SLS enlisted the distinctive architectural skills of Miami-headquartered Arquitectonica to design the tower, which also houses over 450 condominiums and a 132-key hotel. Towers like SLS Brickell are changing the Miami skyline while also creating a rich landscape for projects like Bazaar Mar to serve the burgeoning resident and tourist populations.
When it comes to the food, however, SLS entrusted Spanish-born Andrés—a James Beard Award winner and pioneer of molecular gastronomy—to be the charismatic public face of Bazaar Mar. His vision for the menu is an attractive mix of disparate textures, aromas, and aesthetics. This spirit of inventiveness translates seamlessly into Starck’s scheme for the interior design, which equals Andrés penchant for theatrics and hyperbole. Starck crafted a nautical fantasy complete with mythical sea beasts, picturesque coastal vignettes, and a distinctive white-and-navy color palette.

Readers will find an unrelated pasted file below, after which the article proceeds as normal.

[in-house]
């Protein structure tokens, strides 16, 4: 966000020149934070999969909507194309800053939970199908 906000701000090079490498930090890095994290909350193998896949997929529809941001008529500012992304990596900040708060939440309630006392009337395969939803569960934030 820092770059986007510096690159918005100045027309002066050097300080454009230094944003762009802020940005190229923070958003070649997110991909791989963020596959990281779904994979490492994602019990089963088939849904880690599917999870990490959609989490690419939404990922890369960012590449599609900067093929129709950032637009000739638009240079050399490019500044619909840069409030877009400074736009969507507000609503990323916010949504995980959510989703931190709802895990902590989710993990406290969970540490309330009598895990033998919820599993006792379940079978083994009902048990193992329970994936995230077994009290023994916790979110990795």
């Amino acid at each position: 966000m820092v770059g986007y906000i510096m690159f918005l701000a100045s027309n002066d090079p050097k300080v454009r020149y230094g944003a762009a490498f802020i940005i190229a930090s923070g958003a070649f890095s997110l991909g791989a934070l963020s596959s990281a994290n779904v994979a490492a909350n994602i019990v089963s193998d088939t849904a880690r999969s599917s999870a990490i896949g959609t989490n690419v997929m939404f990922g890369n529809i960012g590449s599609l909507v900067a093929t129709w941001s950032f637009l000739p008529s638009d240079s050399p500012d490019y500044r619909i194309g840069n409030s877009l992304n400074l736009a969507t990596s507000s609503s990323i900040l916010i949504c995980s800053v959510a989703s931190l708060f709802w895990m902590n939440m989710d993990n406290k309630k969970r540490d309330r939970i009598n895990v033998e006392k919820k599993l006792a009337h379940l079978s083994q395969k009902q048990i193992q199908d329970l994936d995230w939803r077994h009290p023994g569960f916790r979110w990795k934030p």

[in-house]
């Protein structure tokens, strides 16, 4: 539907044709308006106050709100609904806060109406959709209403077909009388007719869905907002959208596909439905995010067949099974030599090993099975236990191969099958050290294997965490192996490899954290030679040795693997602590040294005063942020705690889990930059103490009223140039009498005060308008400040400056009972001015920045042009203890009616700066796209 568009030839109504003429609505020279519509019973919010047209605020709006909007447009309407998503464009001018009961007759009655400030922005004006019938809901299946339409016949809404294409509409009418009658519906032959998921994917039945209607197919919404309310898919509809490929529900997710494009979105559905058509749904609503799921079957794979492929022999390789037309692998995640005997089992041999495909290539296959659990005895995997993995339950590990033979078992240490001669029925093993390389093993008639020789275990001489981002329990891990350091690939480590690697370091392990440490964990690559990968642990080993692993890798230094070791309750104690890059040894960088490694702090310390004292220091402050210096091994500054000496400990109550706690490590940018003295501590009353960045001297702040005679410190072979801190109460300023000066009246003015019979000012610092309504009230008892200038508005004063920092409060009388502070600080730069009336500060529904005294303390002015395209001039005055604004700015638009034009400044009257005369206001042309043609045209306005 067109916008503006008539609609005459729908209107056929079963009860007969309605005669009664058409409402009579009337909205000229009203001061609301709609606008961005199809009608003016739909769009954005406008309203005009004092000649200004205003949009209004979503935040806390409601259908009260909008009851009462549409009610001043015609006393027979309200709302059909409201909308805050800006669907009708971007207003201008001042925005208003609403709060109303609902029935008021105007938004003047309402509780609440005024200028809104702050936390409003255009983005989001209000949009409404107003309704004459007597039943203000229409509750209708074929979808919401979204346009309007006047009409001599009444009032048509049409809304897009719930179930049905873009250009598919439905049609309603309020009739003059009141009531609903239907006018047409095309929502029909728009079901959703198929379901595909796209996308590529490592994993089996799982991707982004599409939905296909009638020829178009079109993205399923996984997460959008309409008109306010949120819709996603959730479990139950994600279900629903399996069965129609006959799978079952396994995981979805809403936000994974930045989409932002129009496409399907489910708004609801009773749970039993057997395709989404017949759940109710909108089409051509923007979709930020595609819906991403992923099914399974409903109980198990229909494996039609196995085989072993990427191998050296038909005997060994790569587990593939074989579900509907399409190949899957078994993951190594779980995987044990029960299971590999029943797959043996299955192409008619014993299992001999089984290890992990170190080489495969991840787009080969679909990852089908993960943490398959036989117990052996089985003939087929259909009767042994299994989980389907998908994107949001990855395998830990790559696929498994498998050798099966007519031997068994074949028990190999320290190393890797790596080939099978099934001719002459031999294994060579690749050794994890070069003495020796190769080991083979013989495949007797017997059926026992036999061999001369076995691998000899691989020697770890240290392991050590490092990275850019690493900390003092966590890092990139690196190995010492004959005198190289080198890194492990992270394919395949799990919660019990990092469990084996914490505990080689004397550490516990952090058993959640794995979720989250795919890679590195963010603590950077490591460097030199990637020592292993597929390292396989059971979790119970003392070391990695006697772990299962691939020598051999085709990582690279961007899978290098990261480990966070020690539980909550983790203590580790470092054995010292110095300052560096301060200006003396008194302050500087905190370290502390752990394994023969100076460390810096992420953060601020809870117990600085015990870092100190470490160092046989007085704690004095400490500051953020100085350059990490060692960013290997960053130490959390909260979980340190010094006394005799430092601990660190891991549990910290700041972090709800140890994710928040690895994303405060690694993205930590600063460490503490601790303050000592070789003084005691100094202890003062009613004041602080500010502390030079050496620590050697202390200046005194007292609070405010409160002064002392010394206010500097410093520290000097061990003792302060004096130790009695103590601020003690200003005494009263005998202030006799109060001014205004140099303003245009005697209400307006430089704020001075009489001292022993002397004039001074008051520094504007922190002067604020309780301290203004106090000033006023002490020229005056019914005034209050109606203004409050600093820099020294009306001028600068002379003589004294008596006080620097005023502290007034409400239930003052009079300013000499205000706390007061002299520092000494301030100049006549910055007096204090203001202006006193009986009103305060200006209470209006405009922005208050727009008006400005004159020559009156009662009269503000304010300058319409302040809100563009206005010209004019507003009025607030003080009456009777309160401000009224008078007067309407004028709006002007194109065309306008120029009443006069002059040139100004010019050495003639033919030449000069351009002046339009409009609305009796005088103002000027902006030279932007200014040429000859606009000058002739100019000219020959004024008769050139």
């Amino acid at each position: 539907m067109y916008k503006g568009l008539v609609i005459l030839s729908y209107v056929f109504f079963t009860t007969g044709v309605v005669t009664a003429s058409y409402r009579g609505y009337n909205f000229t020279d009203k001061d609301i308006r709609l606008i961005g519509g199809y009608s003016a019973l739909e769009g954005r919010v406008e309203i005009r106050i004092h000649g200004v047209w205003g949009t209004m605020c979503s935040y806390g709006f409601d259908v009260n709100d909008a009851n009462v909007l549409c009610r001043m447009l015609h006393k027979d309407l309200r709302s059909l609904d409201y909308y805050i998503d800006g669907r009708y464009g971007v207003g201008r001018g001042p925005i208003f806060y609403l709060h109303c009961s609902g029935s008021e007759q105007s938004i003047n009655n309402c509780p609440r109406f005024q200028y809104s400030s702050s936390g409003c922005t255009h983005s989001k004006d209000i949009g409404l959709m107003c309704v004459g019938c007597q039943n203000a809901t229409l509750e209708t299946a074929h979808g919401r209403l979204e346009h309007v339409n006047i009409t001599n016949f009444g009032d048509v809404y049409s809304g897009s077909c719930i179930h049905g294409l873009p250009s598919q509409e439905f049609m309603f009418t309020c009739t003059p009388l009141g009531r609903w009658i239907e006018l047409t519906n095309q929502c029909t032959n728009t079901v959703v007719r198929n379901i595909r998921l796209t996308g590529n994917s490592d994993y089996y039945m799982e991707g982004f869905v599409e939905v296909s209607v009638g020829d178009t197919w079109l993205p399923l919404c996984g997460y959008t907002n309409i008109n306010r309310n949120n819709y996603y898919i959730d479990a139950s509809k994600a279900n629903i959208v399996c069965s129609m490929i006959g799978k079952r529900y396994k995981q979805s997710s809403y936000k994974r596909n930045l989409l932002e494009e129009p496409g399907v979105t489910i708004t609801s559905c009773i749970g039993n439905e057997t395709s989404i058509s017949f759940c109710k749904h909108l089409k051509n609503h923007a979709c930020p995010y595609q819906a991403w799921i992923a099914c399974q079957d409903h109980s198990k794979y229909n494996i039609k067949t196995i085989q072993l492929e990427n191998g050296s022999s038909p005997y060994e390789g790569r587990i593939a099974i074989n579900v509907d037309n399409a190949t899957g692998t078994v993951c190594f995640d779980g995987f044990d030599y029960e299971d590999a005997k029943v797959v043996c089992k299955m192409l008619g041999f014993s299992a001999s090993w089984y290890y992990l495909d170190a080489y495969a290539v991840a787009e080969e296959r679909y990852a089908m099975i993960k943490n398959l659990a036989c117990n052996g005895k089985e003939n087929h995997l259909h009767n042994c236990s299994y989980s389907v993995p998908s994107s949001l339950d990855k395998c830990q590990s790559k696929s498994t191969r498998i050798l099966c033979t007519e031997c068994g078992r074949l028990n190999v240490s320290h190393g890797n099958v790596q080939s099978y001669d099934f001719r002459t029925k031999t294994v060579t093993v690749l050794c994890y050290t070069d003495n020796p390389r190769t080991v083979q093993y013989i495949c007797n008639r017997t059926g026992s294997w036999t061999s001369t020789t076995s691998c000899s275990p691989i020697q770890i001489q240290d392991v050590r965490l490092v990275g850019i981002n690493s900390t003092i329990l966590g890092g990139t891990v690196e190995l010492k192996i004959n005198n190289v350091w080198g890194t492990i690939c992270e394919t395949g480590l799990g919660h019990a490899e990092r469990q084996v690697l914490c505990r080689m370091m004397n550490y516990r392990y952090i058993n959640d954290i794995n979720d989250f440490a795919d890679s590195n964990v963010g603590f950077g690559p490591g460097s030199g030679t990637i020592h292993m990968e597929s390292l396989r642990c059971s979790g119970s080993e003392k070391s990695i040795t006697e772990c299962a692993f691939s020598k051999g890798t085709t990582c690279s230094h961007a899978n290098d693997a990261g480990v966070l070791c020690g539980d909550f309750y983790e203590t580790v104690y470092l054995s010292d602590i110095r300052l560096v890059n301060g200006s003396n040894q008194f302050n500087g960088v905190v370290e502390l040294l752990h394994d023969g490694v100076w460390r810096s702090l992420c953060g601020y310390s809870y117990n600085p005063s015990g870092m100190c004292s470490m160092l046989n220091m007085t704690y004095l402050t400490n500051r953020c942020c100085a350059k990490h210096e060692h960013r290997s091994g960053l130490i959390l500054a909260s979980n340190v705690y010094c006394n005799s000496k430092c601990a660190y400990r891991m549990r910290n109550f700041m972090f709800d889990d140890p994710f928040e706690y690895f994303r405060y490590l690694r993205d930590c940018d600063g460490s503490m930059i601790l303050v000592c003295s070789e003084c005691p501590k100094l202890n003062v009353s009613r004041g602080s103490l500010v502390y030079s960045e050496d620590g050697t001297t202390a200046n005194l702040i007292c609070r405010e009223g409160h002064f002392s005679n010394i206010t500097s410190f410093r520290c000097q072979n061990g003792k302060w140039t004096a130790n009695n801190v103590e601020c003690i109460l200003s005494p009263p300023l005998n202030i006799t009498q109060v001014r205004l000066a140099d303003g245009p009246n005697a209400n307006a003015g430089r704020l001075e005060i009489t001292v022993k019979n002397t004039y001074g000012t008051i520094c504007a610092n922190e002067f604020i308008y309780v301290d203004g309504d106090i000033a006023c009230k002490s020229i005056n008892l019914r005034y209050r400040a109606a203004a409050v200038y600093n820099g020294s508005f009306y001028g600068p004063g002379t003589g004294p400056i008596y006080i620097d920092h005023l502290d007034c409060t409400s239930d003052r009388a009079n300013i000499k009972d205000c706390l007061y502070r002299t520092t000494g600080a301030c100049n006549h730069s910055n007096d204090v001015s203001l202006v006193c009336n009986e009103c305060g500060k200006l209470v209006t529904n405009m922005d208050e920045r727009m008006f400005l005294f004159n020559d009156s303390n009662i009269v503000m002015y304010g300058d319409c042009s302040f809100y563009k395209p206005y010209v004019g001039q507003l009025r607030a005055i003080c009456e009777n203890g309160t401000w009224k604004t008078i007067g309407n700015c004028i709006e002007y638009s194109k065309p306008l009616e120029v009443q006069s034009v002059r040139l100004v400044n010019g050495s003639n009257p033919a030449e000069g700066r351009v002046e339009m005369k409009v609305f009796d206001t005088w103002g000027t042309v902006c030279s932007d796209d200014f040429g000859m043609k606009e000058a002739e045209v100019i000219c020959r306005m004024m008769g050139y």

The 7,200-square-foot Bazaar Mar is composed of two dining rooms and a raw bar materially connected by more than 6,000 hand-painted tiles featuring the drawings of artist Sergio Mora and manufactured in Spain by Cerámica Artística San Ginés. The azulejo tilework, painted in a Delft Blue pastiche typical of 16th-century Dutch pottery, completely covers the walls and ceiling. The murals are ornamented with gilded crustaceans and cabaret-style mermaids that dissolve otherwise-solid walls into surrealist other worlds. Likenesses of people involved in the project, including Chef Andrés, appear throughout the murals. The furnishings include smooth marble-topped tables, upholstered love seats, and stark white wooden chairs, creating an evocative atmosphere from which the maritime narrative emerges.
The bright dining room contrasts with a offset cocktail bar finished in black and gold tiles of the same stylized motif. The total effect of Starck’s design reflects both its seaside locale and the rapidly evolving Miami art and architecture scene.